Per my New Year’s Resolution I spent some alone time with super smiley Tag yesterday.  We went to a little park in our neighborhood and ran around like silly kids, played on the jungle gym, and watched some ducks that were happily swimming around.

Happy DogI have to say, it actually broke my heart a little bit seeing just how happy she was to be the center of attention.  What a simple thing that I was denying her.  Yesterday just encouraged me to spend even more one-on-one time with my pups.

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Happy Hump Day Wednesday!

Multiple Female Households

I tend to have a knack for having sometimes unpopular opinions (like this) and today’s topic will be no different.  In fact, it’s something I’ve been debating even bringing up here on the blog for a good 9 months or so now.  A comment from a fellow fosterer who was sharing their story pushed me over the edge and I’m going to do it.  I’m going to talk about why I believe two female dogs in the same household is a bad idea.

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There, I said it.  But before anyone thinks I’m just being a kook, or overly dramatic due to recent and past events, hear me out!  Just shy of two years ago I spent a week volunteering at Villalobos Rescue Center (you might better recognize them from the tv show “Pit Bulls and Parolees”.)  To say it was an eye-opening experience would be the understatement of the century.  While there, one thing I heard Tia say more than once was that she refused to allow a female dog to be adopted into a home that already had a female dog.  “Uh, what?  Why in the world could that be?!”  This was the first I had ever heard of anything like that.  Even though I completely respected her and thought everything else she said made loads of sense, I just thought she was totally off-base about this and didn’t agree at all.  “Everyone knows male dogs are more likely to be aggressive!”  Fast forward to today.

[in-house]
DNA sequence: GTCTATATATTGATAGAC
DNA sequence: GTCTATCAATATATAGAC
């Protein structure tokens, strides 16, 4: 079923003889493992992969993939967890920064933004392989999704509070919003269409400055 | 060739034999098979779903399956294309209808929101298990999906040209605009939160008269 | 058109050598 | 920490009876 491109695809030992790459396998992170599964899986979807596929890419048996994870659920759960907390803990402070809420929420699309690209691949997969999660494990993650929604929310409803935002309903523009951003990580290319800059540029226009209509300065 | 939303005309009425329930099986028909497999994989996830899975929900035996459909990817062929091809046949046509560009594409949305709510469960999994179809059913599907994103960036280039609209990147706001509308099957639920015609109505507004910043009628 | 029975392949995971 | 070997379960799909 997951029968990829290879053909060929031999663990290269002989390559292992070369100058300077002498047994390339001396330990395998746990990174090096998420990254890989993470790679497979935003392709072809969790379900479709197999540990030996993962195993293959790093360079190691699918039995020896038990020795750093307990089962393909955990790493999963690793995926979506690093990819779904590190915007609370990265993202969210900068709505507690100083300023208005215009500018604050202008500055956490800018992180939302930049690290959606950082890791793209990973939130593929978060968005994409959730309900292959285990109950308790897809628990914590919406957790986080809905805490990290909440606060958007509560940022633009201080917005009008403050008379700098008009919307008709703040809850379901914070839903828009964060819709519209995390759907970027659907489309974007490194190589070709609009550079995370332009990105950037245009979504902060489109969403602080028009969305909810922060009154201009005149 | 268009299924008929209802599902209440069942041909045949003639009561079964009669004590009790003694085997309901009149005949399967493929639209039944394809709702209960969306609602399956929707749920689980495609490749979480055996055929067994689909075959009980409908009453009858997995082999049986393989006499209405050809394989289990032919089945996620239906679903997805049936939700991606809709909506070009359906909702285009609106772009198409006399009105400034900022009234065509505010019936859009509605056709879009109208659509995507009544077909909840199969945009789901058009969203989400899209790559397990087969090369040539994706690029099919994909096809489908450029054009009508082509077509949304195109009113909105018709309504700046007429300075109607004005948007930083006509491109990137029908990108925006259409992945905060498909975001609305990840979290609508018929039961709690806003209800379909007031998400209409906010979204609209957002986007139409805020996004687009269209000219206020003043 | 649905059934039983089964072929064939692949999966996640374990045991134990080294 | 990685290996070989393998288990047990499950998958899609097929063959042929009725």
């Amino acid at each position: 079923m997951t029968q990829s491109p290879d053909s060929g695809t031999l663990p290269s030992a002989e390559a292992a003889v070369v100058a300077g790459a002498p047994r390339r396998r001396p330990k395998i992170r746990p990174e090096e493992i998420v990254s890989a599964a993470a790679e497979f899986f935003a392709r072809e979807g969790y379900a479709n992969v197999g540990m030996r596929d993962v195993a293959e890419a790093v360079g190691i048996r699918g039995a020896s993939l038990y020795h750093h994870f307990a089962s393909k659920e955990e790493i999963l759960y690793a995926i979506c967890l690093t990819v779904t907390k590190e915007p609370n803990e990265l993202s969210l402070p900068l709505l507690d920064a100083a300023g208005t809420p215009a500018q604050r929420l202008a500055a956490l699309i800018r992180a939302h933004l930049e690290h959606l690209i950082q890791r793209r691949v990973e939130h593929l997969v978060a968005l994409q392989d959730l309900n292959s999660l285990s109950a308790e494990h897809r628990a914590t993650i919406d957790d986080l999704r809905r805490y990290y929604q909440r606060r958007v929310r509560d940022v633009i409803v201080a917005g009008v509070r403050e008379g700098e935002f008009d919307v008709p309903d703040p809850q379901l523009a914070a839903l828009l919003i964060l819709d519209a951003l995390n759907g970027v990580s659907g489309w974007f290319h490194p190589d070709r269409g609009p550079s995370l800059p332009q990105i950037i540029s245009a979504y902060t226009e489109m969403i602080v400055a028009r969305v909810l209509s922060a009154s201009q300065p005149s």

Since my time at VRC I have become even more involved in rescue and made many new dog loving friends.  I’ve also started reading countless blogs about everything from behavior and training, to other rescues blogs, to just blogs about dogs in general.  In short, I’ve educated myself a lot in the field of dogs.  And I’ve sadly started hearing the horror stories about girl on girl fights.  In fact, literally every instance I have heard of by my multiple-dog-owning friends, has been between two females.  Every. Single. One.  And obviously I have now gone through the same thing myself.  Could this just be an eery and unfortunate fluke?  Maybe.  Do I think it’s more likely that there is actual validity behind Tia’s policy to not allow two female households?  Absolutely.